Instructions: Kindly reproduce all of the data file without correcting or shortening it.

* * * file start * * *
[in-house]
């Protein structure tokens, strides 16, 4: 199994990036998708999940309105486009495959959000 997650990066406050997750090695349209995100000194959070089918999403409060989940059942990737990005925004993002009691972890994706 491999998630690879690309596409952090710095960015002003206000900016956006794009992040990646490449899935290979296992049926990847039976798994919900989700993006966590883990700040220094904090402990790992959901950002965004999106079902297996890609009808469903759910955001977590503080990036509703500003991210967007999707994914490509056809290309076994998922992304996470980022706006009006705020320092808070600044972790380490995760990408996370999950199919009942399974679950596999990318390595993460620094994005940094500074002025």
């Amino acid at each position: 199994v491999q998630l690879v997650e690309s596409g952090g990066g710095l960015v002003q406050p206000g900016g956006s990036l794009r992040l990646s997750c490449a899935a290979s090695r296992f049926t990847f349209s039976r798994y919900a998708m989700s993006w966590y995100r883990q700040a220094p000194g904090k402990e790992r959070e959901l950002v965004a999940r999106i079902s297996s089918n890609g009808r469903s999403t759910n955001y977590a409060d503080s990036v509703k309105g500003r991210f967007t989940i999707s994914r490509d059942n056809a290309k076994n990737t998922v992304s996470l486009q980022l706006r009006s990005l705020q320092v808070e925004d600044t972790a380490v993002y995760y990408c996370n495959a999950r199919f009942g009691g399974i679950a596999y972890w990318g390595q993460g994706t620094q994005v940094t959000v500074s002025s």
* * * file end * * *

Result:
[in-house]
């Protein structure tokens, strides 16, 4: 199994990036998708999940309105486009495959959000 997650990066406050997750090695349209995100000194959070089918999403409060989940059942990737990005925004993002009691972890994706 491999998630690879690309596409952090710095960015002003206000900016956006794009992040990646490449899935290979296992049926990847039976798994919900989700993006966590883990700040220094904090402990790992959901950002965004999106079902297996890609009808469903759910955001977590503080990036509703500003991210967007999707994914490509056809290309076994998922992304996470980022706006009006705020320092808070600044972790380490995760990408996370999950199919009942399974679950596999990318390595993460620094994005940094500074002025």
């Amino acid at each position: 199994v491999q998630l690879v997650e690309s596409g952090g990066g710095l960015v002003q406050p206000g900016g956006s990036l794009r992040l990646s997750c490449a899935a290979s090695r296992f049926t990847f349209s039976r798994y919900a998708m989700s993006w966590y995100r883990q700040a220094p000194g904090k402990e790992r959070e959901l950002v965004a999940r999106i079902s297996s089918n890609g009808r469903s999403t759910n955001y977590a409060d503080s990036v509703k309105g500003r991210f967007t989940i999707s994914r490509d059942n056809a290309k076994n990737t998922v992304s996470l486009q980022l706006r009006s990005l705020q320092v808070e925004d600044t972790a380490v993002y995760y990408c996370n495959a999950r199919f009942g009691g399974i679950a596999y972890w990318g390595q993460g994706t620094q994005v940094t959000v500074s002025s």